A colony of beavers north of Moscow has struck back against local urbanization efforts by chewing down newly planted trees after their dams were destroyed in a river rehabilitation program, local activists have said.
The Moscow region’s environmental authorities plan to spend 500 million rubles ($7.5 million) over the next three years to clean a 12-kilometer stretch of the Yauza River in the district of Mytishchi. It is one of nine regional waterways the authorities expect to rehabilitate at a cost of $35 million by 2023.
A family of seven Mytishchi beavers was left “hungry and destitute” this fall after the reclamation project removed their lodges and the plants that they eat, local resident Yelena Kirichok wrote on Facebook.
“Now, the beavers walk along the shore at night and ‘cut’ trees that were planted there for show,” she said in her post on Sunday.
Last week, a senior Moscow region official promised Mytishchi residents that local beavers would be unharmed in the Yauza River environmental cleanup.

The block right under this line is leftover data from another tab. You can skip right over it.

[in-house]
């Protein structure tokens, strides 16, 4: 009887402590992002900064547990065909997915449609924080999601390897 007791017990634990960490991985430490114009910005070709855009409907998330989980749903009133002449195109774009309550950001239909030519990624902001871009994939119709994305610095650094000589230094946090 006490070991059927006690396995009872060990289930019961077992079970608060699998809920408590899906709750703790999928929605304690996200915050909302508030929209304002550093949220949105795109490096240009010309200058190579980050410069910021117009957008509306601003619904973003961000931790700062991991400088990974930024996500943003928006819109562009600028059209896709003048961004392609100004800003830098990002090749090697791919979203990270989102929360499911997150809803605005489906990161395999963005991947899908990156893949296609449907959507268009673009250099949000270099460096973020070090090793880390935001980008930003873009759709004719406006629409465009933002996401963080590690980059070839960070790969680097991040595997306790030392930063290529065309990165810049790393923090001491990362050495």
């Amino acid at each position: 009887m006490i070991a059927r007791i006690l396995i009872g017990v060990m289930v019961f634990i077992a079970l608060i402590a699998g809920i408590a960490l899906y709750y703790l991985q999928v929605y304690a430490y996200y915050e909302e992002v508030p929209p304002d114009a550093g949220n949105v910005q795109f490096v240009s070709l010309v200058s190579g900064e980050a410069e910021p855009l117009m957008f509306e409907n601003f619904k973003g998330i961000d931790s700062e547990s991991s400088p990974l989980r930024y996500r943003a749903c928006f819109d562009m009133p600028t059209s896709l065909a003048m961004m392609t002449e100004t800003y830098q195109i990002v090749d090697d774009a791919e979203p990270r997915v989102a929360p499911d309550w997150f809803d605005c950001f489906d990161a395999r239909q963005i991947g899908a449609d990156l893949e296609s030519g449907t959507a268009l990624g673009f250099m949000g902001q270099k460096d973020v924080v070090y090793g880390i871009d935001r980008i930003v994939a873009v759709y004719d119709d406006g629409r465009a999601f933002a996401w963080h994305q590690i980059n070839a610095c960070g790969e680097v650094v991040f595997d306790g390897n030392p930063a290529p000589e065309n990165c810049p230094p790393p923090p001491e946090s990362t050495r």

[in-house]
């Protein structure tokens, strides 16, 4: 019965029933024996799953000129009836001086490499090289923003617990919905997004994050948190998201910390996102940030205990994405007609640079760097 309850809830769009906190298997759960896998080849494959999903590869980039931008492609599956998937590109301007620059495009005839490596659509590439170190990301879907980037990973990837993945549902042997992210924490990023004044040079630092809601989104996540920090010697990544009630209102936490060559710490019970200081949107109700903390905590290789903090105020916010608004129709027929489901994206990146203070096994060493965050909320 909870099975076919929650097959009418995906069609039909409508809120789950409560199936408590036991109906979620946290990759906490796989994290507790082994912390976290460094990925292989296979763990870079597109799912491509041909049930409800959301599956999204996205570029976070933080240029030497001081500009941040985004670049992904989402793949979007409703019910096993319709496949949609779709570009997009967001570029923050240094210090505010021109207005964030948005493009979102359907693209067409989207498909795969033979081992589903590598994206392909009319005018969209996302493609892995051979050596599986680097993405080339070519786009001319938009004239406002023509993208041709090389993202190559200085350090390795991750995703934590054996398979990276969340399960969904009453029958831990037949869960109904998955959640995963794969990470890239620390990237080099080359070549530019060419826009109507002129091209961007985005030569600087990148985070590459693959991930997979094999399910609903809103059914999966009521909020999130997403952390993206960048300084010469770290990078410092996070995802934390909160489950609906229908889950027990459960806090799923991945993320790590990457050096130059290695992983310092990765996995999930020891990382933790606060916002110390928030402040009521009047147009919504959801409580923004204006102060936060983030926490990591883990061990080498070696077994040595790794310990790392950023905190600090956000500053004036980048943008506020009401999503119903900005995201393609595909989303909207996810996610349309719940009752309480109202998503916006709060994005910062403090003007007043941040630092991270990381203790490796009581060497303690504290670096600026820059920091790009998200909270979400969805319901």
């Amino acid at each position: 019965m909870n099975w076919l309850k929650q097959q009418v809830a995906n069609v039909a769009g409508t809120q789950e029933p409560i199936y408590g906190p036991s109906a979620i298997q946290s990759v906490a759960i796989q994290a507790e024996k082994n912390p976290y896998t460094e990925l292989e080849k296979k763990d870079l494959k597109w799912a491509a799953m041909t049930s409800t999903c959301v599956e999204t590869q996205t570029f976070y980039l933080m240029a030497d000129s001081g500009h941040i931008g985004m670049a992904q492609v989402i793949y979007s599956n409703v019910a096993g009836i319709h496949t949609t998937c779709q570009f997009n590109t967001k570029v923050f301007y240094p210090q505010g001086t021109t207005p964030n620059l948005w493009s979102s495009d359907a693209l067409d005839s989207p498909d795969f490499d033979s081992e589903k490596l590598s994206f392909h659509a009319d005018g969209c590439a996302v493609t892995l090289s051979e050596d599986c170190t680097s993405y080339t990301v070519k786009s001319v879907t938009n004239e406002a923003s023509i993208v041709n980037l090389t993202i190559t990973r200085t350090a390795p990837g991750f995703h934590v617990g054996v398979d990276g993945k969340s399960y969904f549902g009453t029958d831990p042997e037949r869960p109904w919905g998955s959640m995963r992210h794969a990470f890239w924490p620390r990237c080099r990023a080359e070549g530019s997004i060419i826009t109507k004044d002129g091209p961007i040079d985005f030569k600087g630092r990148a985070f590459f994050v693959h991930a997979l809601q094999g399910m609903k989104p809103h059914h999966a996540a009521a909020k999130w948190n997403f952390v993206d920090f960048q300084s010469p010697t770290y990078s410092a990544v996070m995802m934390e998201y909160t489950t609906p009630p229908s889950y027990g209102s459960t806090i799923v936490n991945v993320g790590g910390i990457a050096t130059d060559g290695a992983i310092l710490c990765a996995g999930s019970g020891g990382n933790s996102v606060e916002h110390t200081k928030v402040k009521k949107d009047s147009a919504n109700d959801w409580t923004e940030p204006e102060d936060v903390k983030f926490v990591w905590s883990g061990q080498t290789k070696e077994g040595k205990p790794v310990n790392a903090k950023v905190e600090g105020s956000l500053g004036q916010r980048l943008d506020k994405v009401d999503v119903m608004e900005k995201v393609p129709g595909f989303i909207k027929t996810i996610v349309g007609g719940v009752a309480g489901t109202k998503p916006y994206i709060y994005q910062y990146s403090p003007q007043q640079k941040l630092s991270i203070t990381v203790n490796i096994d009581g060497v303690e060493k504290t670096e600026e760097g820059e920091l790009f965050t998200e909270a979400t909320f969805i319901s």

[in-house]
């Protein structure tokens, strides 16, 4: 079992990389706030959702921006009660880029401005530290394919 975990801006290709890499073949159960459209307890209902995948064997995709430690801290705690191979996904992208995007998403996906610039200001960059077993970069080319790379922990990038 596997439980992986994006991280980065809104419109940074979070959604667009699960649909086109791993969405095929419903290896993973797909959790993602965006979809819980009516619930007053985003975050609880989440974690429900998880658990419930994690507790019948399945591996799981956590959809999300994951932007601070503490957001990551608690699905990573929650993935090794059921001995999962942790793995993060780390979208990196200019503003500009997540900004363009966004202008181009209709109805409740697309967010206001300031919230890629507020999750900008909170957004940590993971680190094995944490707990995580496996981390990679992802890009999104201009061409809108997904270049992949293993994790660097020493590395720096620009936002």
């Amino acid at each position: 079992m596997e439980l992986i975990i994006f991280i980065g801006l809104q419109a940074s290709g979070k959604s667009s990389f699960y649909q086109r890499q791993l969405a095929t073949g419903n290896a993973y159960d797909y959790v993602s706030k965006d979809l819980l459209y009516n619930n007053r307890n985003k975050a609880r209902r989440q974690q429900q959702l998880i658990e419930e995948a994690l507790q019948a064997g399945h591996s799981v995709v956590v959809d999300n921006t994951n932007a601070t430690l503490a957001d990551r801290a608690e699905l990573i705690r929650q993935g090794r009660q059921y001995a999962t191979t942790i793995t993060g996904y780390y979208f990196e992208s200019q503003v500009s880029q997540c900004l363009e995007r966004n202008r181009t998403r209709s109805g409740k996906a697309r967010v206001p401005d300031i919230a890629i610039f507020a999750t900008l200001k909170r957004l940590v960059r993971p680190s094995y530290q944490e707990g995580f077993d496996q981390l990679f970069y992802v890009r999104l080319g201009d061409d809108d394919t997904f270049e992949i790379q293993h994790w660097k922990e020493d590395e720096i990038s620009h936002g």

“The animals won’t be harmed. The contractor has been warned, its equipment will avoid beaver lodges,” Alexander Kogan was quoted as saying by the regional 360TV broadcaster after inspecting the area on Wednesday.
Following reports that the beavers were left hungry this week, regional environmental authorities have sought to reassure residents that the beaver family is not under threat.
“It was known that the family of seven beavers lived at one of the sections of the river when preparing for the rehabilitation project and the contractors took note of it,” they said in a statement Tuesday.